# Thread: Second moment for geometric distribution

1. ## Second moment for geometric distribution

Hello,

I am stuck trying to calculate the second moment of the geometric distribution.

E(x^2) = Sum (x^2 * f(x))
= Sum (x^2 * p * q^(x-1))

I am not sure how to progress further from here - do you have any pointers? Thanks

2. Originally Posted by sharpe
Hello,

I am stuck trying to calculate the second moment of the geometric distribution.

E(x^2) = Sum (x^2 * f(x))
= Sum (x^2 * p * q^(x-1))

I am not sure how to progress further from here - do you have any pointers? Thanks
$\displaystyle E(x^2)=\sum_{x=1}^\infty x^2 p q^{x-1}=\sum_{x=1}^\infty x p \frac{d}{dq} q^x=\frac{d}{dq}\sum_{x=1}^\infty x p q^x}=\frac{d}{dq} \Big(q E(x)\Big)=\ldots$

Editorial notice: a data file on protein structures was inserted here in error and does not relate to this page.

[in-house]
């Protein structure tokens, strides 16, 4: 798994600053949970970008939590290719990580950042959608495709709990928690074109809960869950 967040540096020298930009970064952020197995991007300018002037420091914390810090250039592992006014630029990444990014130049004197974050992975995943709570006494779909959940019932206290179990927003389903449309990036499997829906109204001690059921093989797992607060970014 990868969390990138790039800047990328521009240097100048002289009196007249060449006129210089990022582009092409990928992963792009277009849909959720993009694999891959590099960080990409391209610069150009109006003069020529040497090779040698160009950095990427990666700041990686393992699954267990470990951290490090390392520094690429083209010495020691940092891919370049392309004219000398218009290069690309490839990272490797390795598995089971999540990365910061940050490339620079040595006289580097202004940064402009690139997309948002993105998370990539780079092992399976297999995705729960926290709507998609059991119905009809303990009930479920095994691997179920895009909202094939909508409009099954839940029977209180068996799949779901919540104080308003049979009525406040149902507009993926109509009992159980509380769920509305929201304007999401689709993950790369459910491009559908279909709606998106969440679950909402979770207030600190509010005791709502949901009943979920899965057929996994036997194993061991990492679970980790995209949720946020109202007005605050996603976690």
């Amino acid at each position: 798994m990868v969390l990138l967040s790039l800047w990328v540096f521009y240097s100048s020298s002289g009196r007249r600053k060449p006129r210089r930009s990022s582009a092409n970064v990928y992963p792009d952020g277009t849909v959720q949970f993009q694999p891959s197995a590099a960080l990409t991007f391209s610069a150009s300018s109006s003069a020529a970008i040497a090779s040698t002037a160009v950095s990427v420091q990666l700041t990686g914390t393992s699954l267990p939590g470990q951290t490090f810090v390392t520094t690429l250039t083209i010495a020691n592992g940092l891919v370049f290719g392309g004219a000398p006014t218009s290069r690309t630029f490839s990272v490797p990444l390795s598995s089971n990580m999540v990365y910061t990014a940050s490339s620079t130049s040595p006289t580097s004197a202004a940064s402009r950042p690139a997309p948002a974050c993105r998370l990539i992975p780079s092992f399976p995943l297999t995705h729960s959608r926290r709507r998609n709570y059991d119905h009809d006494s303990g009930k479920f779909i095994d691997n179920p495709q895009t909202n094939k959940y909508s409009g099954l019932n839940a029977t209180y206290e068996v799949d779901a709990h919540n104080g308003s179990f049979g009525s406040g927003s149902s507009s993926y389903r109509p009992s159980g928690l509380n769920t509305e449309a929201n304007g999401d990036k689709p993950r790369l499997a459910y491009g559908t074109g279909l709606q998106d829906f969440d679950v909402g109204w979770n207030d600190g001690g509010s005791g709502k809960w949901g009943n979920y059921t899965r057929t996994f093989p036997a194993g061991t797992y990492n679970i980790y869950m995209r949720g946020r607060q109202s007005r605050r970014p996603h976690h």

Since you know the value of the first moment, $E(x)$, you are essentially done.

3. Originally Posted by Failure
$\displaystyle E(x^2)=\sum_{x=1}^\infty x^2 p q^{x-1}=\sum_{x=1}^\infty x p \frac{d}{dq} q^x=\frac{d}{dq}\sum_{x=1}^\infty x p q^x}=\frac{d}{dq} \Big(q E(x)\Big)=\ldots$
Since you know the value of the first moment, $E(x)$, you are essentially done.

fantastic thanks

4. sorry, if I can just check - does that give the right answer?

E(x) is 1 / (1-q). Which gives E(x^2) = d/dq (q/(1-q)

= 1 / (1-q)^2 = 1/ p^2

I know the answer is (1+q)/p^2; so this looks wrong?

5. Originally Posted by sharpe
sorry, if I can just check - does that give the right answer?

E(x) is 1 / (1-q). Which gives E(x^2) = d/dq (q/(1-q)

= 1 / (1-q)^2 = 1/ p^2

I know the answer is (1+q)/p^2; so this looks wrong?

In case anyone is interested, I found this by finding E(X(X-1)) first which is markedly easier. You then take the approach suggested, except using a second derivative.